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How to make your own sticky bug traps

Gardeners are nearly always waging war on garden pests that eat plants and ruin gardens. There are a lot of different methods you can use to fight this battle, from sprays to insect netting. Sticky bug traps are a great way to keep pesky garden pests out of your garden, especially if the pests you’re dealing with are small and hard to catch with other methods. You can buy these traps, of course, but you can also make them at home. Here’s your simple, step-by-step guide to making these useful tools for yourself.

Supplies

The first thing you need is something sticky. Anything will work, as long as it will stay sticky for some length of time. Honey works very well, but be warned that things other than the target pests may be attracted to it, too. There are also non-drying glues and Vaseline or similar gels, both of which will work fine.

The second item is something firm enough that your sticky substance of choice won’t soak into it. Flat or relatively flat objects work best to keep the sticky substance from sliding off. You could use an old phone case, plate, box, or flip flop — literally any firm, flat object will work.

An optional third item is gloves. Some people are just fine with getting their hands a little dirty, but if having sticky hands bothers you, then you will almost certainly want gloves. Additionally, you may want to have some old newspapers or a drop cloth handy to keep your sticky substance off the floor, porch, or ground where you’re working.

A wooden spoon full of honey, which is dripping off of it.
Pixabay/Pexels

Building your trap

Put on your gloves and spread out your drop cloth, because it’s time to get crafting! There is only one real step to this process, but there are several ways you can go about it. Apply the sticky substance to the yellow object or objects. If the object has one side that’s yellow and one side that isn’t, be sure you’re applying the substance to the yellow side.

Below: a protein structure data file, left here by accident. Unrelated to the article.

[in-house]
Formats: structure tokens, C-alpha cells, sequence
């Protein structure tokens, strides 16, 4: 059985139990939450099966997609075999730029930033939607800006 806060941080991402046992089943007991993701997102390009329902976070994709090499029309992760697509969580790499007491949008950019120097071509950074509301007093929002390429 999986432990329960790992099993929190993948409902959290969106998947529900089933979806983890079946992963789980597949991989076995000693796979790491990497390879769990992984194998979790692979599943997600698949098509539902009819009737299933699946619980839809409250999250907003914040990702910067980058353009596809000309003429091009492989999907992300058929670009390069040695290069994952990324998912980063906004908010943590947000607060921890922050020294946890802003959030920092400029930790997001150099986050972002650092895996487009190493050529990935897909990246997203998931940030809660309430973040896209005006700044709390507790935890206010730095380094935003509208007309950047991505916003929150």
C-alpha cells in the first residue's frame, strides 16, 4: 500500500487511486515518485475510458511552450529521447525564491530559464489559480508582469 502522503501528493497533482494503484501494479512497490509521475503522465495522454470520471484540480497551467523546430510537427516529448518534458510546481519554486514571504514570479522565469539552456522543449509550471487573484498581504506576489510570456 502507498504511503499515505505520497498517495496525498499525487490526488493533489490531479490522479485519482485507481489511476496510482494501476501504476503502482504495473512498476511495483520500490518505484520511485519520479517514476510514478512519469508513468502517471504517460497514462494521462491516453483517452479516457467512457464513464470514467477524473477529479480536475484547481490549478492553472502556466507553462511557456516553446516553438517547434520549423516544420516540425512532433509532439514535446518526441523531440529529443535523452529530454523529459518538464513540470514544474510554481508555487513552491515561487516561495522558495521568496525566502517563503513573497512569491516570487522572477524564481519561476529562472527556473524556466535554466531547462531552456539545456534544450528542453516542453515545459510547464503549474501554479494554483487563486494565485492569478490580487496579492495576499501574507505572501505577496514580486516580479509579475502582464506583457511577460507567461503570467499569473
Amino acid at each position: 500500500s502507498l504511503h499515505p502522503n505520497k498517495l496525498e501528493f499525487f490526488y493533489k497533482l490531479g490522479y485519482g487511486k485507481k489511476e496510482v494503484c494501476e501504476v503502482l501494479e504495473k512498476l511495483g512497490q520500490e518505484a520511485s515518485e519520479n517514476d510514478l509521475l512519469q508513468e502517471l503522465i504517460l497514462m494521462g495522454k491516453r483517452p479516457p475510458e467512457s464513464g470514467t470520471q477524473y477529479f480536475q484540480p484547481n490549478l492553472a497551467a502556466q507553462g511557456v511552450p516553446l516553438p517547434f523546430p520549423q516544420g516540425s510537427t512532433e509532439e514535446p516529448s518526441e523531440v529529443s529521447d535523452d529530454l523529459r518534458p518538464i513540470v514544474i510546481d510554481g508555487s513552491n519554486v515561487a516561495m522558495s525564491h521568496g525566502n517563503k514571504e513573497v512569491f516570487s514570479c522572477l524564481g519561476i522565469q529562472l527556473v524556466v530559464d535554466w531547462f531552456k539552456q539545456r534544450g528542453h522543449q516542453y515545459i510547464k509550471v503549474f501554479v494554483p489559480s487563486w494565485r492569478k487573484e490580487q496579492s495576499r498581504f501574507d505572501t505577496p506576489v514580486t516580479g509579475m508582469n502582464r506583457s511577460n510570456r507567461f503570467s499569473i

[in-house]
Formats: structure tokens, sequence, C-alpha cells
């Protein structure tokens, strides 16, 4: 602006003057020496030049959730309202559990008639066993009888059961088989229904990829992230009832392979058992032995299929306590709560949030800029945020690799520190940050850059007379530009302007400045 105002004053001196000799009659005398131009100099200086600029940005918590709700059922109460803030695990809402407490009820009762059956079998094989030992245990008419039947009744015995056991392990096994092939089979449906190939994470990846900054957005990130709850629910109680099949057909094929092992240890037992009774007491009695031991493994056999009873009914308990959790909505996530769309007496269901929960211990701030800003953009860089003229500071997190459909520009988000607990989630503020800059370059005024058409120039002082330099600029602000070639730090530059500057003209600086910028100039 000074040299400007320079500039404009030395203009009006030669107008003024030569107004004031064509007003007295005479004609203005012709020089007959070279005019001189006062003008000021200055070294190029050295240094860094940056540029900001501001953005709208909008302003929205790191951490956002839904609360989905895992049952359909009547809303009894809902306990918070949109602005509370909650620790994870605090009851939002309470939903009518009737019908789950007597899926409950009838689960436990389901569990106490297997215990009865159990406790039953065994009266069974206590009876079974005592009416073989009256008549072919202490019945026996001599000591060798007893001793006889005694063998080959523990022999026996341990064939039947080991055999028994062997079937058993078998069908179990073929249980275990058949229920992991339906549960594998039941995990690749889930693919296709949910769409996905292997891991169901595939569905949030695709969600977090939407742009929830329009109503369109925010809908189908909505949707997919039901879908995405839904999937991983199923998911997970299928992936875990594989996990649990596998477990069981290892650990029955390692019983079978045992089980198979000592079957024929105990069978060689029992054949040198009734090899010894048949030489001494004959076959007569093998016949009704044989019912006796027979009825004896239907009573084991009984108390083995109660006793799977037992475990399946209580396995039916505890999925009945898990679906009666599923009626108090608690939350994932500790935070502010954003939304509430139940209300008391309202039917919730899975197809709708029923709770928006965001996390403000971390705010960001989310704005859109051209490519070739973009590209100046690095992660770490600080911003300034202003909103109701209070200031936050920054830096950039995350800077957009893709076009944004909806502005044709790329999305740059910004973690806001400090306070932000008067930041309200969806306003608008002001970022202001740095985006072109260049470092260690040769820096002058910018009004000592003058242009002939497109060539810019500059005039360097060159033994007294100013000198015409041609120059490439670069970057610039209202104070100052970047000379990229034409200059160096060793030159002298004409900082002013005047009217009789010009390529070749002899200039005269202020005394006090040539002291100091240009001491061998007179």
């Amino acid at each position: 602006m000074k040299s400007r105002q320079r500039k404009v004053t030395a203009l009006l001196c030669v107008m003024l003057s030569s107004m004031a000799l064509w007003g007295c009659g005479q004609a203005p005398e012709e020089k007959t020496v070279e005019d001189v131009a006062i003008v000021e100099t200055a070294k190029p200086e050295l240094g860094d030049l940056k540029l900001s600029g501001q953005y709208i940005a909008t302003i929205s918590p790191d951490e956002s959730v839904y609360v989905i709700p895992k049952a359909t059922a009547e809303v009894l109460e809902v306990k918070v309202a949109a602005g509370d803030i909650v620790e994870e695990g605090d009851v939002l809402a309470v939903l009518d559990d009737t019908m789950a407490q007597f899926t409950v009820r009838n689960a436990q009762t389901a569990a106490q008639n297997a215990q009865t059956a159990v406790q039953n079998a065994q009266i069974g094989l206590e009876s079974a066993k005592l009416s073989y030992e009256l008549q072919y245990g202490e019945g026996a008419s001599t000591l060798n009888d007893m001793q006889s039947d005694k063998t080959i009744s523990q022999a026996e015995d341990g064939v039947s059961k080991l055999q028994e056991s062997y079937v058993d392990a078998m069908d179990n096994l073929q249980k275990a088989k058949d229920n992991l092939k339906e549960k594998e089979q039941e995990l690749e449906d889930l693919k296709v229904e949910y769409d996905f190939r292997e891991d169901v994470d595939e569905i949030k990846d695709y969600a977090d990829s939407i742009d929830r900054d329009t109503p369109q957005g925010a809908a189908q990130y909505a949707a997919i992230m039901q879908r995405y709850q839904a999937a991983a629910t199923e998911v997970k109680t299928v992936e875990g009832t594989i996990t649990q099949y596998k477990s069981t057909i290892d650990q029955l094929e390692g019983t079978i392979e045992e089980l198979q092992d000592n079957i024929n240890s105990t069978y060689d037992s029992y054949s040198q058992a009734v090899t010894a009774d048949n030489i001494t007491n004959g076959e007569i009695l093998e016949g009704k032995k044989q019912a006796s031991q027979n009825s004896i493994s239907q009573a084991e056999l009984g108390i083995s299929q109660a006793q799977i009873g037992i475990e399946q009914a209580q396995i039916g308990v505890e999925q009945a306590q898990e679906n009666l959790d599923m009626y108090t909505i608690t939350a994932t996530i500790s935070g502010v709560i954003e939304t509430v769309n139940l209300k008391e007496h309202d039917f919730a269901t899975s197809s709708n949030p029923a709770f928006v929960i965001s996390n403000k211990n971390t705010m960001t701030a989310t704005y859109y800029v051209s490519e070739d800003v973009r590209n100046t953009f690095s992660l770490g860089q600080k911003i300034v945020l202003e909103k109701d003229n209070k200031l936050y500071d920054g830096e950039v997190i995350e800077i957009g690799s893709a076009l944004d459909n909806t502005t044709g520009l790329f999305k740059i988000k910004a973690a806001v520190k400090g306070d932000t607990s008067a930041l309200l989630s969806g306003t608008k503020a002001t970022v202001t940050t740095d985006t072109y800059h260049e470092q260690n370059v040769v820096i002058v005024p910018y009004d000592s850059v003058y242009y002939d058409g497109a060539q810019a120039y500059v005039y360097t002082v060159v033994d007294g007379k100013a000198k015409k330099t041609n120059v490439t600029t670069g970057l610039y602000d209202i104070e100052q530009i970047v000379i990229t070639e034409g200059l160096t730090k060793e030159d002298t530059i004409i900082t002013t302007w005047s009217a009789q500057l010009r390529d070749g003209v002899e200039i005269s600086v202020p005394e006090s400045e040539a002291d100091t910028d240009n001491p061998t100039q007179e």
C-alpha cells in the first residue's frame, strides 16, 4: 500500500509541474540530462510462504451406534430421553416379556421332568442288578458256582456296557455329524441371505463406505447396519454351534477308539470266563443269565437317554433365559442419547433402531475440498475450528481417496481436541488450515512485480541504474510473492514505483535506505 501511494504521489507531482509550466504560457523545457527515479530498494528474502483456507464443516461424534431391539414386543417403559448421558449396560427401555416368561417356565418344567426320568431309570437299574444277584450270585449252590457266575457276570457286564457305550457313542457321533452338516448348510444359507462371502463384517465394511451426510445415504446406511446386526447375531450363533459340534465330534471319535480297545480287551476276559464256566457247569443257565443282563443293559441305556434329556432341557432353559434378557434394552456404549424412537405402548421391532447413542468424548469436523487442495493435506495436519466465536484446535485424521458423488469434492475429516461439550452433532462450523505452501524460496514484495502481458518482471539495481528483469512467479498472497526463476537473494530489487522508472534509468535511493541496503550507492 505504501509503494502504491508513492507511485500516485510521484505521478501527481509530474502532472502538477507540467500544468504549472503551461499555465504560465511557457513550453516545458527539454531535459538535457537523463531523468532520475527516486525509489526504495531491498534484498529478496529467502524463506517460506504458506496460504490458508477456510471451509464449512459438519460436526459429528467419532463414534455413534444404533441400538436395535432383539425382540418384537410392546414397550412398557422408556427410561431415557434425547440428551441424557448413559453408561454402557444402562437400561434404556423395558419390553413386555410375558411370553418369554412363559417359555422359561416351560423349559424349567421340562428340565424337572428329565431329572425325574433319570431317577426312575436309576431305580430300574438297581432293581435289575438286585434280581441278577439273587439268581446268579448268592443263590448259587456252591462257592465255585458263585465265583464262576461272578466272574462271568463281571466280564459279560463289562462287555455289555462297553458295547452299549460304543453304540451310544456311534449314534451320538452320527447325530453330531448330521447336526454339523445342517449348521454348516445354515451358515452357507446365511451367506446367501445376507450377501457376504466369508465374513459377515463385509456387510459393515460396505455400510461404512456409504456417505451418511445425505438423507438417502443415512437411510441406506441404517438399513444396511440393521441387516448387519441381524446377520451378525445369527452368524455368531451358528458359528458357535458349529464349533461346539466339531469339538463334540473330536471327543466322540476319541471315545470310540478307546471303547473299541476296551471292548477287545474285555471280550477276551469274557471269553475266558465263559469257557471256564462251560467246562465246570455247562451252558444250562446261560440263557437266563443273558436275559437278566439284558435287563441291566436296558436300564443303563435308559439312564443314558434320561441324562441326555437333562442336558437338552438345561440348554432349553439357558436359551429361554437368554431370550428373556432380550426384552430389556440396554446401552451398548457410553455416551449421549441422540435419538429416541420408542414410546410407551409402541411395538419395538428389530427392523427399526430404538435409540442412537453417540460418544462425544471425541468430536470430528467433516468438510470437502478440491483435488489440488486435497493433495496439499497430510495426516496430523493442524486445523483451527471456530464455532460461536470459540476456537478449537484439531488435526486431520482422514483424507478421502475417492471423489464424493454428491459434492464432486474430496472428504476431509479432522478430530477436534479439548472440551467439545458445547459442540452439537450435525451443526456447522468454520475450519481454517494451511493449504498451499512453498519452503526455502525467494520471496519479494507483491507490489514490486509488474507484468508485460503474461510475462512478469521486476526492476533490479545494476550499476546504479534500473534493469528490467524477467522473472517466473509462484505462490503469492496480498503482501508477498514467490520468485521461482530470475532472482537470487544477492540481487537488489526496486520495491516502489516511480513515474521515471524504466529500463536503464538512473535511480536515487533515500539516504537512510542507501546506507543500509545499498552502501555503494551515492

Depending on the substance and the object you’ve chosen, you have a few options. You can apply the substance using a butter knife or similar tool. This is the most generally effective, and it allows for the greatest control. You can also pour the substance onto the object, which is a great option if you’re using honey, which may be in a bottle that doesn’t have a wide enough opening for a butter knife. You can also dip the object into the substance, which is the fastest way to coat it but has the least amount of control.

A yellow plastic triangle, stuck into the soil of a flower pot. Small bugs are stuck to it.
Valeria Vechterova/Shutterstock

The best places to set your traps

The best place to set your trap is under your plant. This allows the trap to catch pests as they approach, if they fall off the plant, or if they land on the trap, attracted by the color or scent. If you have multiple plants, be sure to place your traps between them. Spread your traps out slightly, if you can, so they cover more ground and have a higher likelihood of catching as many pests as possible. You can even hang them above or next to your plants to catch flying pests.

A yellow sticky bug trap, spiral shaped, hanging. Small bugs are stuck to it.
Sergey Borisov_88/Shutterstock

Can you reuse traps?

Most of the time, yes, you can reuse your traps! Simply collect them, wash them off, reapply the sticky substance, and set them back out. You may want to use an old rag or a sponge that won’t be used again to wipe them down, rather than washing them in the sink, in case any of the pests have survived the traps.

Depending on the object you used as the base of your trap, you may not be able to reuse them, or you may only be able to reuse them a limited number of times. For example, a paint sample card or other similar piece of yellow cardstock may not be able to withstand multiple uses. This is especially true if they’ve been exposed to harsh weather. In that case, your best option is to dispose of the trap and make a new one.

Sticky bug traps are a great way to reduce the number of pests in your garden, and they’re so easy to make! Now that you know this simple process, you can make as many traps as you need to keep your plants safe. As long as you have something yellow and something sticky, you can make a sticky bug trap of any size or shape for houseplants or outdoor gardens.

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Cayla Leonard
Cayla Leonard is a writer from North Carolina who is passionate about plants.  She enjoys reading and writing fiction and…
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